A heartfelt song written by Leonard G. Eckhardt called “If you knock”.
An inspiring music video written and preformed by the band Elena & Los Fulanos for the song “Amor Migrante” that highlights the true story of an immigrant mother in the DC area who hasn’t seen her son in 12 years.
This piece was created by student Mallorie Giasson at Sam Houston State University. The tattered shoes are meant to represent the completion of Enrique’s journey to reunite with his mother.
Artwork by Sam Houston State University student meant to represent Enrique’s journey and different views on immigration.
Artwork done by a student at Sam Houston State University in Huntsville, Texas.
Photography work by a student at Sam Houston State University in Huntsville, Texas.
Photography work by Sam Houston State University student Autumn Dowdy. The piece intends to convey the emotional aspect of abandoned children searching for a future promise of belonging.
The University of New Mexico’s 2015-16 Lobo Reading Experience had an entire room dedicated to students’ artistic interpretations of Enrique’s Journey. Featured here are students creating rock poetry.
This University of New Mexico student asked her family for the first time about their history and displayed this impressive family tree at the 2015-16 Lobo Reading Experience.
Music inspired by Enrique’s Journey at the University of New Mexico’s 2015-16 Lobo Reading Experience.
A high school in New Haven, Connecticut hosted a creative writing contest and also asked students to share their responses to Enrique’s Journey.
Student Kevin Nguyen did this illustration for a class at Moorpark Community College in CA.
Sonia Nazario visiting Josue Rojas’ mural in San Francisco’s Balmy Alley.
Several artists have sent Sonia Nazario paintings inspired by the book. Here is one by North Carolina artist Edwin Gil.
And another by Dayle McKinney
In Logan, Utah, high school students were asked to interpret Enrique’s Journey artistically. Before a crowd of parents, the students showed off ceramic sculptures and wooden carvings of trains. Others performed poems. Two students played piano concertos inspired by the book. Others sang songs they had written. The pieces were so heartfelt and beautiful that some parents were crying in the audience. The mostly white, Mormon students said the book gave them a much better understanding of the Latino students at their high school. Many of those Latino students had seen their parents deported during a local meatpacking plant raid. Here is one of the wooden carvings a student gave Sonia Nazario after the event.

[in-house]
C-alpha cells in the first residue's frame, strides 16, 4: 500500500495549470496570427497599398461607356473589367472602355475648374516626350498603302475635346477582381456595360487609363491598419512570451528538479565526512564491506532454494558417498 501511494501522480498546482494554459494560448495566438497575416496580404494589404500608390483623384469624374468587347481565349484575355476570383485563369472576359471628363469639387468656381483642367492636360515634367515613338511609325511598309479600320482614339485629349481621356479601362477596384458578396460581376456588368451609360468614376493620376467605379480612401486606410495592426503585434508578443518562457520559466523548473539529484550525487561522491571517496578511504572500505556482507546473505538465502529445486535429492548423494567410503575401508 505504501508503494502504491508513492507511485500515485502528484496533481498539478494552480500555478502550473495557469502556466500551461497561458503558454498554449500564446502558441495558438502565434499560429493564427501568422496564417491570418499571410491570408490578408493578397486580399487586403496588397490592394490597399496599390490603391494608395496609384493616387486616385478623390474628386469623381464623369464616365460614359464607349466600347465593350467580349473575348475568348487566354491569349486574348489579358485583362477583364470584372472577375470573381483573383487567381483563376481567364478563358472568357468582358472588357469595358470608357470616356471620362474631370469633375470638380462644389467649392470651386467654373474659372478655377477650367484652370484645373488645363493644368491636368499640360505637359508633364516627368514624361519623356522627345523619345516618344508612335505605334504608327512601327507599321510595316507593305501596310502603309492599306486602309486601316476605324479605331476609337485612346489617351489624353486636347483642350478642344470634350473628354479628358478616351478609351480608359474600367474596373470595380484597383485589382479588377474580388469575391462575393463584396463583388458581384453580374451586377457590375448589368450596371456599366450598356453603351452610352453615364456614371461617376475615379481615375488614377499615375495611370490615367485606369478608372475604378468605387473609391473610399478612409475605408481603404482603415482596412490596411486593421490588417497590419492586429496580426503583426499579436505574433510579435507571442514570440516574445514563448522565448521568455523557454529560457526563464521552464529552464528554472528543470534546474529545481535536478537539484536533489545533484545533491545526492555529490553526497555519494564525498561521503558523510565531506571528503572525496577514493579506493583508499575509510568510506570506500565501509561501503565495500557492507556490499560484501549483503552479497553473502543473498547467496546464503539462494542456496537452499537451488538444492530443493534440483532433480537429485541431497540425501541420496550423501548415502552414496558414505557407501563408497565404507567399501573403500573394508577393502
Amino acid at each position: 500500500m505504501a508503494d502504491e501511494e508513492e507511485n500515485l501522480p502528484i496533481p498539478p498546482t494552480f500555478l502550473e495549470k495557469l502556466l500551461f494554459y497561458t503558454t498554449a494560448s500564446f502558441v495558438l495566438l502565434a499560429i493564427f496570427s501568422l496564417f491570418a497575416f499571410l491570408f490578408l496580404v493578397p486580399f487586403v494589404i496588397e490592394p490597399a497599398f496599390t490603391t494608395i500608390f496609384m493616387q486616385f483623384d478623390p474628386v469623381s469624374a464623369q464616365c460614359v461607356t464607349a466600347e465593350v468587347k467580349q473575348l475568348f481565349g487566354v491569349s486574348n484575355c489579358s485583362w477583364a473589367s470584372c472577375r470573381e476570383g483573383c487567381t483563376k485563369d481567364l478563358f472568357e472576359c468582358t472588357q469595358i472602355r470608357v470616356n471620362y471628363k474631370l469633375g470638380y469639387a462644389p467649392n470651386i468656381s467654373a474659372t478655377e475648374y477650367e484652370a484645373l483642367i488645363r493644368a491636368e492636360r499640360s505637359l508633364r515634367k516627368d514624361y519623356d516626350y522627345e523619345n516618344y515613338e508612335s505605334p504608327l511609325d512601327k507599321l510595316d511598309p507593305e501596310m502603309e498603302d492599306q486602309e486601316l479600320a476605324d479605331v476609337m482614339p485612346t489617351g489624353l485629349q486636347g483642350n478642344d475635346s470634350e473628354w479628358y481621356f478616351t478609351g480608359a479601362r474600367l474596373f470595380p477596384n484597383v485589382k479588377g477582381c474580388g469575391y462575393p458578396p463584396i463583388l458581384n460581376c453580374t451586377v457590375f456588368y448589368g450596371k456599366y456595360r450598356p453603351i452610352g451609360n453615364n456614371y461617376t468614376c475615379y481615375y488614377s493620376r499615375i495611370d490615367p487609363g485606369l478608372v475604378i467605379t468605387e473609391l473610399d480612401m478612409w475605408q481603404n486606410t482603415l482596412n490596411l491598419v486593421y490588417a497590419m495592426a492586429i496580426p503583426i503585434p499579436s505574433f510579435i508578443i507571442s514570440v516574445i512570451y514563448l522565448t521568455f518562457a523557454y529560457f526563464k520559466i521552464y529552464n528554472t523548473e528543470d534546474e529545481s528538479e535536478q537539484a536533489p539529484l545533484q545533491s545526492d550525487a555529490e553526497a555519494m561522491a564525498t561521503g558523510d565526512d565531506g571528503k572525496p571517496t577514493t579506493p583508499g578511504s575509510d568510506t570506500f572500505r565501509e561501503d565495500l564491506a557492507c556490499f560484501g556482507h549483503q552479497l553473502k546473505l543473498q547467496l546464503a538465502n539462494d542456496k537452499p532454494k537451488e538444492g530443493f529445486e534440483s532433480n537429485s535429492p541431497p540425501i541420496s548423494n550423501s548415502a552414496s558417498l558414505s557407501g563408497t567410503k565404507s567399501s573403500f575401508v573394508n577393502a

St. Louis artist Theresa Maria Allen-Koerner is painted a series of pieces inspired by Enrique’s Journey. She decided to sell them and give the proceeds to help the migrant shelter run by Olga Sánchez Martínez in Chiapas, Mexico. Here is one of the paintings — of Olga. Ms. Allen-Koerner sold all these paintings during a theatre production by Su Teatro and Fort Lewis College of Enrique’s Journey in Durango, Colorado. She raised $2400 and generously sent this amount to Olga’s shelter. You can see all of the paintings at: www.mariaallenkoerner.com
Click here to read Sonia’s two-part blog for the National Council of Teachers of English (NCTE) about how storytelling can change entrenched views, even on the most polarizing issues.
Sonia Nazario’s latest opinion piece was featured in the LA Times on April 23, 2017. Sonia walks readers through the investments the U.S. can and should make not only to reduce unlawful migration, but get at the heart of why most people are now coming to the U.S. illegally. Drawing from her time researching and bearing witness to the atrocities, as well as those people and programs making progress in counteracting violence, in San Pedro Sula, Honduras, Sonia shares her convictions as to how to best help, not only the citizens of this region, but the U.S.’s best interests.
Donate to Sonia’s Go Fund Me Campaign
The only way to really slow the flow of migrants coming to the U.S. unlawfully from Central America is to help fix what’s pushing them out of the most violent countries on earth. Finally, the U.S. is doing something right in Central America–helping to fund efforts to reduce violence. Pastor Daniel Pacheco is leading the effort to cut violence in one of the worst neighborhoods in Honduras. He puts himself in the line of fire to help bring peace to his neighborhood. He needs our help. If you were moved by the story of Pastor Daniel Pacheco that was featured in my NY Times piece on August 14, 2016, please donate whatever you can – CLICK HERE
Book Sonia To Speak
Sonia Nazario speaks at universities, conferences, high schools, and other events.